A shark was spotted swimming in shallow waters of the well-known Nafplio beach Karathonas on Tuesday afternoon. Those who were present were shocked to see a shark on a Greek beach, as such sightings in Greece are rare, particularly so near the shore.
Shark simply looking for fish for lunch
The animal was thought to be a blue shark (scientific name: prionace glauca) which is known to roam the Mediterranean Sea.
When the shark was spotted at Karathonas Beach in Nafplio, it was likely chasing its lunch. The fearsome blue shark came into such shallow waters in pursuit of its prey, which was a school of small fish.
Those who were present during the incident were able to capture footage of the Greek shark, as well as inform the Nafplion Port Authority of the very unusual sighting.
A video shot by an onlooker near the shore is shown below:
This species of shark, which belongs to the family Carcharhinidea, inhabits temperate and tropical oceans. It can be found across the world, and calls all the major oceans of the Earth home except for the Arctic Ocean.
Although blue sharks look fearsome, they usually feed on small fish and squid, and very rarely bite humans. There have only been thirteen shark bite incidents recorded over the past 165 years, proving that blue sharks and humans can coexist quite well.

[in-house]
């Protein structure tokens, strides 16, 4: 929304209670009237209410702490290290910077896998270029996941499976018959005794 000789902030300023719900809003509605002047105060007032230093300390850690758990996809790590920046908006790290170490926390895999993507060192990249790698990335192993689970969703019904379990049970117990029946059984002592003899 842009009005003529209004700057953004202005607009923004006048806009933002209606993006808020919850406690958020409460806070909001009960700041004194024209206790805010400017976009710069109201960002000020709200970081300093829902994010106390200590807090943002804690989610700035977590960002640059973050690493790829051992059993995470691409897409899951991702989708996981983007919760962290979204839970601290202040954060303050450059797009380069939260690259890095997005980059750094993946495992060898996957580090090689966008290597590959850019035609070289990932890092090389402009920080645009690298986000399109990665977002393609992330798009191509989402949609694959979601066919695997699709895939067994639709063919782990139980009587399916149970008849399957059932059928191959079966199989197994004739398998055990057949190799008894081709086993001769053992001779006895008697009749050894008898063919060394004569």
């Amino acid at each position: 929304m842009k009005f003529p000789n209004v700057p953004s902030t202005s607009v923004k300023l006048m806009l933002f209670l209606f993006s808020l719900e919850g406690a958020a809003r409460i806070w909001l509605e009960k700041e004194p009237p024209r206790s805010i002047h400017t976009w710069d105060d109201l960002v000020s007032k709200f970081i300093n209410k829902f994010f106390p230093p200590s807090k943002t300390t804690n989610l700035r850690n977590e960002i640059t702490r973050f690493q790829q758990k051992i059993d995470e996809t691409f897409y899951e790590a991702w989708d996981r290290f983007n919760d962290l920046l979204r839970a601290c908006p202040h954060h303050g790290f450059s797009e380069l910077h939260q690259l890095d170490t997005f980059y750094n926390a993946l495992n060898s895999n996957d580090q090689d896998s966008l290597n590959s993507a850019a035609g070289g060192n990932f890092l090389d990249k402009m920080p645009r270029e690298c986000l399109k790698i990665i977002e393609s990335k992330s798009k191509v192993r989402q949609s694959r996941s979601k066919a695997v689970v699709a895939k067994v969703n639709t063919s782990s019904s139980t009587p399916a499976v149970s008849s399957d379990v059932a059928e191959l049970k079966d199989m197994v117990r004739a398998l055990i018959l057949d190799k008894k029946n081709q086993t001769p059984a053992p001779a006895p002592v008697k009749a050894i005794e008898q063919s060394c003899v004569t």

One of the most notable features of blue sharks is their ability to carry large litters of pups, with female blues often giving birth to over 100 young at one time.
Greek shark species
Although incidents like the one above are rare, there are many shark species which live in the Mediterranean Sea off the Greek coast.
However, those who are scared of sharks — and fans of swimming in Greece’s stunning waters — will be glad to know that most sharks in the Mediterranean Sea are harmless and sightings are quite rare.
Blue sharks are very unlikely to venture so close to the shore; this is especially good news, considering that Greek beaches often have many happy people swimming all at once in shallow waters.
Sightings that do occur are generally by fishermen who take their boats into deeper waters. Fishermen can also occasionally accidentally catch sharks in their nets, as pup sharks and many species of adult sharks can be small enough to get tangled in them.
Those sharks seen in the Aegean sea are usually from species such as dogfish, basking sharks, and thresher sharks. These sharks are all harmless to humans, with the basking shark even considered a huge draw for divers who want to experience such a magnificent creature up close!
Unfortunately, many shark species in Greek waters are threatened or endangered. According to the International Union for Conservation of Nature (IUCN), 54% of shark species that live in the Mediterranean are at an elevated risk of extinction.
Sharks in Greece are mostly threatened due to overfishing, as well as bycatch. Bycatch is when a fish is discarded after being accidentally caught by a fisherman, which then leads to the fish’s unfortunate, unobserved death.